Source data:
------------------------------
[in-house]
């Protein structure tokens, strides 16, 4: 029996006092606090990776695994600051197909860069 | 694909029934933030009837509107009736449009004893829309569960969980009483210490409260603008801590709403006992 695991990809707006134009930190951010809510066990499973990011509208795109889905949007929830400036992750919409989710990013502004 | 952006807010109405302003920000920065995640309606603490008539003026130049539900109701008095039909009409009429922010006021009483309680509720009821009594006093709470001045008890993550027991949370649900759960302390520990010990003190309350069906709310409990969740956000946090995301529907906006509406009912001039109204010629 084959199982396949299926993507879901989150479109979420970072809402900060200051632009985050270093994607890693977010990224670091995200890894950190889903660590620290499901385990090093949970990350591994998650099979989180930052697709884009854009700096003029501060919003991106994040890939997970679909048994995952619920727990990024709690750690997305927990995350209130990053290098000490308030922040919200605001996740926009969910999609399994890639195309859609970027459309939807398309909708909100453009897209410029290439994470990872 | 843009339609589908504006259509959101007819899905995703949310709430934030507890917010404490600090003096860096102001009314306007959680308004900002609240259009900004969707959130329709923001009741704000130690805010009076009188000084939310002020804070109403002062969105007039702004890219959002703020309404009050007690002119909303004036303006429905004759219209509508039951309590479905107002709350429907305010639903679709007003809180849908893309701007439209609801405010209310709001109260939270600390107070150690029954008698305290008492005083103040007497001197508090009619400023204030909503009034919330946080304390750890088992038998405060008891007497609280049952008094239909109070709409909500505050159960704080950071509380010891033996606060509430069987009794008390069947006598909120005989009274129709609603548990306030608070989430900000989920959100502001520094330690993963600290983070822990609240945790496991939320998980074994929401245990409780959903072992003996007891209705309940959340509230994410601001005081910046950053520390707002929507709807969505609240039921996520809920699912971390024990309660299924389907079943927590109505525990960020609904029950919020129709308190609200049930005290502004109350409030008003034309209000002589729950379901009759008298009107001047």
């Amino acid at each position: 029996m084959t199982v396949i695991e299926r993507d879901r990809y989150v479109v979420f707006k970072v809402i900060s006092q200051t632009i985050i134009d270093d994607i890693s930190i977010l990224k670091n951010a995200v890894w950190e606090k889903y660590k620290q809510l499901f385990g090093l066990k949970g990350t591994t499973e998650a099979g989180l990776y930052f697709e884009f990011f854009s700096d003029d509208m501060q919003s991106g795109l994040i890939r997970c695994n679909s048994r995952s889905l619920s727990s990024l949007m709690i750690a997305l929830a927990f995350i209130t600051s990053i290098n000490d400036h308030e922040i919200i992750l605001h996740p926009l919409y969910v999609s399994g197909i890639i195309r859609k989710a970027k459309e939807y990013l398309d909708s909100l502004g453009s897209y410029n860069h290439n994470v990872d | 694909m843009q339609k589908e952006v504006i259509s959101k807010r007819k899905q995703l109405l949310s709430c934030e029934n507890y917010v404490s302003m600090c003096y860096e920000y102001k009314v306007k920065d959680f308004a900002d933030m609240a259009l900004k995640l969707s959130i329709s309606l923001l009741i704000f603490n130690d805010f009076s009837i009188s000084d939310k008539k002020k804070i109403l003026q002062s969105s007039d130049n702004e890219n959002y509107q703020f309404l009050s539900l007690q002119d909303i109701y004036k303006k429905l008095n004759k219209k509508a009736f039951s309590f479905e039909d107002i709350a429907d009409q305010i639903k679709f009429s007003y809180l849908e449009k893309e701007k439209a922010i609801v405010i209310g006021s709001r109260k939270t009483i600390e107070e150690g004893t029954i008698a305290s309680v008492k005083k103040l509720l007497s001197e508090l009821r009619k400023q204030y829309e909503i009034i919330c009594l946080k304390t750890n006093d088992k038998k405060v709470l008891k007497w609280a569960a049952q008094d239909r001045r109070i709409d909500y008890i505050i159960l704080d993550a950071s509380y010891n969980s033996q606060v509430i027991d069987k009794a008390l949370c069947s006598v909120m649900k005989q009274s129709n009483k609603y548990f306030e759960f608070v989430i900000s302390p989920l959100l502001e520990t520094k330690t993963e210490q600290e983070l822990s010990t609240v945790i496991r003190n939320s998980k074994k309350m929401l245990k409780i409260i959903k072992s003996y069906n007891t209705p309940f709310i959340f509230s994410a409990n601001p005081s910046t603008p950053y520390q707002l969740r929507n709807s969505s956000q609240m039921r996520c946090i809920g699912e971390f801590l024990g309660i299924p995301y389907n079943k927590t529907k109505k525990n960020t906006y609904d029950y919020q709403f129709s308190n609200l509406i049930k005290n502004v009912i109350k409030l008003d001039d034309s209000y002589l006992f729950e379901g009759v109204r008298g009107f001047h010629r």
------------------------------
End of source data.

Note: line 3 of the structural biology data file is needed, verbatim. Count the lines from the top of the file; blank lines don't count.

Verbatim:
């Amino acid at each position: 029996m084959t199982v396949i695991e299926r993507d879901r990809y989150v479109v979420f707006k970072v809402i900060s006092q200051t632009i985050i134009d270093d994607i890693s930190i977010l990224k670091n951010a995200v890894w950190e606090k889903y660590k620290q809510l499901f385990g090093l066990k949970g990350t591994t499973e998650a099979g989180l990776y930052f697709e884009f990011f854009s700096d003029d509208m501060q919003s991106g795109l994040i890939r997970c695994n679909s048994r995952s889905l619920s727990s990024l949007m709690i750690a997305l929830a927990f995350i209130t600051s990053i290098n000490d400036h308030e922040i919200i992750l605001h996740p926009l919409y969910v999609s399994g197909i890639i195309r859609k989710a970027k459309e939807y990013l398309d909708s909100l502004g453009s897209y410029n860069h290439n994470v990872d | 694909m843009q339609k589908e952006v504006i259509s959101k807010r007819k899905q995703l109405l949310s709430c934030e029934n507890y917010v404490s302003m600090c003096y860096e920000y102001k009314v306007k920065d959680f308004a900002d933030m609240a259009l900004k995640l969707s959130i329709s309606l923001l009741i704000f603490n130690d805010f009076s009837i009188s000084d939310k008539k002020k804070i109403l003026q002062s969105s007039d130049n702004e890219n959002y509107q703020f309404l009050s539900l007690q002119d909303i109701y004036k303006k429905l008095n004759k219209k509508a009736f039951s309590f479905e039909d107002i709350a429907d009409q305010i639903k679709f009429s007003y809180l849908e449009k893309e701007k439209a922010i609801v405010i209310g006021s709001r109260k939270t009483i600390e107070e150690g004893t029954i008698a305290s309680v008492k005083k103040l509720l007497s001197e508090l009821r009619k400023q204030y829309e909503i009034i919330c009594l946080k304390t750890n006093d088992k038998k405060v709470l008891k007497w609280a569960a049952q008094d239909r001045r109070i709409d909500y008890i505050i159960l704080d993550a950071s509380y010891n969980s033996q606060v509430i027991d069987k009794a008390l949370c069947s006598v909120m649900k005989q009274s129709n009483k609603y548990f306030e759960f608070v989430i900000s302390p989920l959100l502001e520990t520094k330690t993963e210490q600290e983070l822990s010990t609240v945790i496991r003190n939320s998980k074994k309350m929401l245990k409780i409260i959903k072992s003996y069906n007891t209705p309940f709310i959340f509230s994410a409990n601001p005081s910046t603008p950053y520390q707002l969740r929507n709807s969505s956000q609240m039921r996520c946090i809920g699912e971390f801590l024990g309660i299924p995301y389907n079943k927590t529907k109505k525990n960020t906006y609904d029950y919020q709403f129709s308190n609200l509406i049930k005290n502004v009912i109350k409030l008003d001039d034309s209000y002589l006992f729950e379901g009759v109204r008298g009107f001047h010629r």